Tis the season…for families to gather together for summer trips. Some will head for water parks or amusement parks. Others will take their tents and campers down to a lazy river. And, of course, the beach will be a fun magnet for myriads. And in all of these get-togethers, you'll find many groups with ages ranging from 1 month to 100 years – tho most will probably range from 1 to older baby boomers.
In the midst of all this family fun, there may come a minute or 20 where you are feeling a bit tired, the grandkids are just as delightful but all talking at once, and you would like a tiny bit of piece and quiet to revive you for the rest of the day? I say this because I've been there in the past and a dear friend of mine was feeling just like that last week. I gave her some fast suggestions and thought you might enjoy them as well.
- I almost always have paper with me – if nothing else, I have shorthand notebooks for writing things down for blogging about or to do lists. Not as many as I used to because of my smart phone, but still at least one or two. Plus I try to always have several pens and pencils with me – for just the same reason. If you also have paper and pens, pencils, markers, or crayons around – grab them, hand them out to all the kids and grandkids, and tell them to draw pictures of each other and the things they are seeing and doing. Tell them you are going to collect all these awesome works of art to save at your house or send to a beloved elderly relative.
- Audible.com is a wonderful company, now associated with Amazon, where you can buy audible books to download. And they even have a plugin for the iPhone (and I am guessing – for the Android). If you don't already have kids books on your cell phone (yup – I have SEVERAL), get the Audible app, download something of interest to them – my younger grandkids enjoy the Boxcar Children. My older grandchild might enjoy the Left Behind Kids series. And Audible carries both of those. Within about 15 minutes, you can say, "Hey there, time for a rest." Then when they all groan, you can add, "Ahhhh, but you also get to listen to a great book." If they're anything like my grandkids, that is a terrific enticement to a rest time. And we won't ever tell them the rest is REALLY for us.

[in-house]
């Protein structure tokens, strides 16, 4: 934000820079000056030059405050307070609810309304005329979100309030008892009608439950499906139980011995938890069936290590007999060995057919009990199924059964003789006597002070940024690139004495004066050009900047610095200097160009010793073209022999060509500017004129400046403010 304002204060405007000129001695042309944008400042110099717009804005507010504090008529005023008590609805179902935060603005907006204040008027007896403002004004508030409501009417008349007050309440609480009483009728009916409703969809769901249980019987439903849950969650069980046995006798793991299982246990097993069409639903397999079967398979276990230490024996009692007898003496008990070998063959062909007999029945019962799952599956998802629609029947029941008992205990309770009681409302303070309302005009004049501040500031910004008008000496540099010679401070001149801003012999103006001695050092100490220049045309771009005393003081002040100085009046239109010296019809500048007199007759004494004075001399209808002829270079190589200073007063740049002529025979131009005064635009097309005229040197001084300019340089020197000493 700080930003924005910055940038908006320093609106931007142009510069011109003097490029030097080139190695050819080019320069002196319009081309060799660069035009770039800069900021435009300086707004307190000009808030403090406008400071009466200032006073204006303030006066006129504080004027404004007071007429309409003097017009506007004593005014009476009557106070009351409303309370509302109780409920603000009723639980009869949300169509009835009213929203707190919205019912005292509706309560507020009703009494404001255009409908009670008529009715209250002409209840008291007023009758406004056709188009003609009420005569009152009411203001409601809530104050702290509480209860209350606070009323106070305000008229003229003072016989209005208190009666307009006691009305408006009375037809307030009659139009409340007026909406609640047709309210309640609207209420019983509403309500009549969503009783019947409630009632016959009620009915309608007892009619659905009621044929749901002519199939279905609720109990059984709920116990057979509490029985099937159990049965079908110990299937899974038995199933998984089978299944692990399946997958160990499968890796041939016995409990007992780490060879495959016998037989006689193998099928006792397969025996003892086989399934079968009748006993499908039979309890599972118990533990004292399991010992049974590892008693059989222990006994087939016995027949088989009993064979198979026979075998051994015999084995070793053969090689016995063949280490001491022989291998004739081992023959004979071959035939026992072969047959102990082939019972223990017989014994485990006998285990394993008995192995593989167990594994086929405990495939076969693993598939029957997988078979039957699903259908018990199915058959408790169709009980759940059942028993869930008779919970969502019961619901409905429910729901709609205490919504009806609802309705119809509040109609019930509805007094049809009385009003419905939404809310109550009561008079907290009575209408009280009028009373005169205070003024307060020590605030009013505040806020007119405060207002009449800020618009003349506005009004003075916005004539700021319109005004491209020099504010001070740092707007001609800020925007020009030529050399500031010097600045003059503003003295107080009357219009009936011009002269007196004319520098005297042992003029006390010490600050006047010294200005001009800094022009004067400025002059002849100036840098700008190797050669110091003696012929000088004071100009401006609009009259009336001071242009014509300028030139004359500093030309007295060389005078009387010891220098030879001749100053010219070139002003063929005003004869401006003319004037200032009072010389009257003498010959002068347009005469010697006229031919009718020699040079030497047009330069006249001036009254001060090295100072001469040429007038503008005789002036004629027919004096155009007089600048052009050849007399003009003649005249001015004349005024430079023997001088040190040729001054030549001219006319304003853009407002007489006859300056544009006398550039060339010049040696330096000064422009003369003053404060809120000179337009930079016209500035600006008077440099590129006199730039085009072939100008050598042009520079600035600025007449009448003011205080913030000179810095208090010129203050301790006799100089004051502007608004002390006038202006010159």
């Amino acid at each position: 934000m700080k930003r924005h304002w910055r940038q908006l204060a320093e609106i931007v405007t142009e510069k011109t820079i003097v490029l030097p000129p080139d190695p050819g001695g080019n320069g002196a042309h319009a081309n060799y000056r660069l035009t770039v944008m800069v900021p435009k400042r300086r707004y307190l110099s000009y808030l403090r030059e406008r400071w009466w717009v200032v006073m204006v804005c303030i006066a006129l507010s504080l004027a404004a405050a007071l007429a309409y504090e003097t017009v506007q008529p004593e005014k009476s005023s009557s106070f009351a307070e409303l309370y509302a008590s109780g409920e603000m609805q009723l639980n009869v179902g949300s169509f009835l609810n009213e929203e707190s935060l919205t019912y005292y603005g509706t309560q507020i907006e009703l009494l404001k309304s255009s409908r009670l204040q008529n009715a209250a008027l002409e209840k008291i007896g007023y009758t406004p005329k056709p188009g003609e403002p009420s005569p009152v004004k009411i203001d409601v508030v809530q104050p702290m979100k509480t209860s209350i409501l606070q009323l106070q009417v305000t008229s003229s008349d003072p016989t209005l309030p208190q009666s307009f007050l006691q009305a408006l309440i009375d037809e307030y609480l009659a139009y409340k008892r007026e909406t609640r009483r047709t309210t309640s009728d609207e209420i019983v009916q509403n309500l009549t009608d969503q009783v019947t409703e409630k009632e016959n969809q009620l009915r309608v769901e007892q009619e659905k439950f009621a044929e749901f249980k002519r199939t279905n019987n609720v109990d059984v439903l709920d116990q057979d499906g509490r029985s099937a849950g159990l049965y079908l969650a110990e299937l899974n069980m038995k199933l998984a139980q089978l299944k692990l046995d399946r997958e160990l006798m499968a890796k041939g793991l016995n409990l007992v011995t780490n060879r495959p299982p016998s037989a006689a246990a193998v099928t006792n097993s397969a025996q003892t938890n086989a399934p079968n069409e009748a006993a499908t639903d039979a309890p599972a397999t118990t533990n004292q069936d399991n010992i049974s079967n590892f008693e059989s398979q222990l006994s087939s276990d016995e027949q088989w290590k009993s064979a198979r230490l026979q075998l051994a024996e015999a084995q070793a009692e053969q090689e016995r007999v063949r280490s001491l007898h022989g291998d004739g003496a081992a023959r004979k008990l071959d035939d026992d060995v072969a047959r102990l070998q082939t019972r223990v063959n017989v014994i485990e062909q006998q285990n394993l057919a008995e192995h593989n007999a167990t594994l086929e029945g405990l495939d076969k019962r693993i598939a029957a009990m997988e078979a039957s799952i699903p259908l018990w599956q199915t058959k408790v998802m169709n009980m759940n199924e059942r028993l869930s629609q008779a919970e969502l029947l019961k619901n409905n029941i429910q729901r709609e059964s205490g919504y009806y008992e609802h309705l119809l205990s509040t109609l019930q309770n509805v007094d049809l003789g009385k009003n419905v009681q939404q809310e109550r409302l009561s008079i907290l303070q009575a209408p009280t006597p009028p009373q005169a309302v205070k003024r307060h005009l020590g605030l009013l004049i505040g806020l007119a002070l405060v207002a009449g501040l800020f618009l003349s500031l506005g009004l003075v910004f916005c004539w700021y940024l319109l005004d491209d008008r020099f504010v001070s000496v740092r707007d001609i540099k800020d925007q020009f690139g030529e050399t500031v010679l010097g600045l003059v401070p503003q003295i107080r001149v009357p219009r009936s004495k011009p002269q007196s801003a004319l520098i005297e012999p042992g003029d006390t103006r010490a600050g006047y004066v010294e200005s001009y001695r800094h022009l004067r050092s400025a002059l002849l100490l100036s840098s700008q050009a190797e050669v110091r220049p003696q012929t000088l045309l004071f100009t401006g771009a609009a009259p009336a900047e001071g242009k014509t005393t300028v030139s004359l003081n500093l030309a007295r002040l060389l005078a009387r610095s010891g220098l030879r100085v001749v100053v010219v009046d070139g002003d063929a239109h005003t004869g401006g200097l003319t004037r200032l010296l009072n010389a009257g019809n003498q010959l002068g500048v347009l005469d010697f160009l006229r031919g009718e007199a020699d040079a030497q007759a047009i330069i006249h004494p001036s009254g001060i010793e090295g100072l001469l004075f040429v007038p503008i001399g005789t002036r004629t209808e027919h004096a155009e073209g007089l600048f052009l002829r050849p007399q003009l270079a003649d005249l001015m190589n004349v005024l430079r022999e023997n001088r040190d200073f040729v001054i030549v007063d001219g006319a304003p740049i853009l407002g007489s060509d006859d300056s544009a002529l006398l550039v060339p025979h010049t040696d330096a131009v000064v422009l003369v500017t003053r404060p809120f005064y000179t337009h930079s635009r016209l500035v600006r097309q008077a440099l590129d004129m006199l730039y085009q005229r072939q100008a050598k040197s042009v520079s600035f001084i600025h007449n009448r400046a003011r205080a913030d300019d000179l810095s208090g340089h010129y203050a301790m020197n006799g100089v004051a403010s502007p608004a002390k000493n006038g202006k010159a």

- Create a scavenger hunt. Take that paper, look all around you, and start writing down things you see or should see in your area – in or out. Pine cones, rocks, leaves, and flowers if you are in the mountains. Sand, sand crabs, driftwood, and books if you are at the beach. And so on. Just be sure to only put things on the list that they would actually be allowed to collect. Every camping area has different rules. Enlist the help of a couple of the older ones to rewrite the list on several sheets of paper. Don't forget to draw pictures of the items if you have non-readers. Then turn them loose with the list, along with the ground rules (stay in sight, don't grab something someone else has, etc.). If you have glue and enough paper, have them make collages when they are done. Otherwise, just do a HIP HIP HOORAY for the first person done, last person done, funniest items, best items, keep making up awards til everyone gets a HIP HIP HOORAY and big hug.
Now, it's your turn? What do YOU do if you're on a big family outing and needing to keep the kids or grandkids a wee bit quieter for your sake – or maybe the sake of an elderly relative? We'd love to hear.
P.S. If you haven't left yet, plan ahead and pack some construction paper, markers, glue, stickers, etc. along with some fun new books. If you don't use them on the trip, they'll come in handy later. But if you need them, you'll be SO glad you did.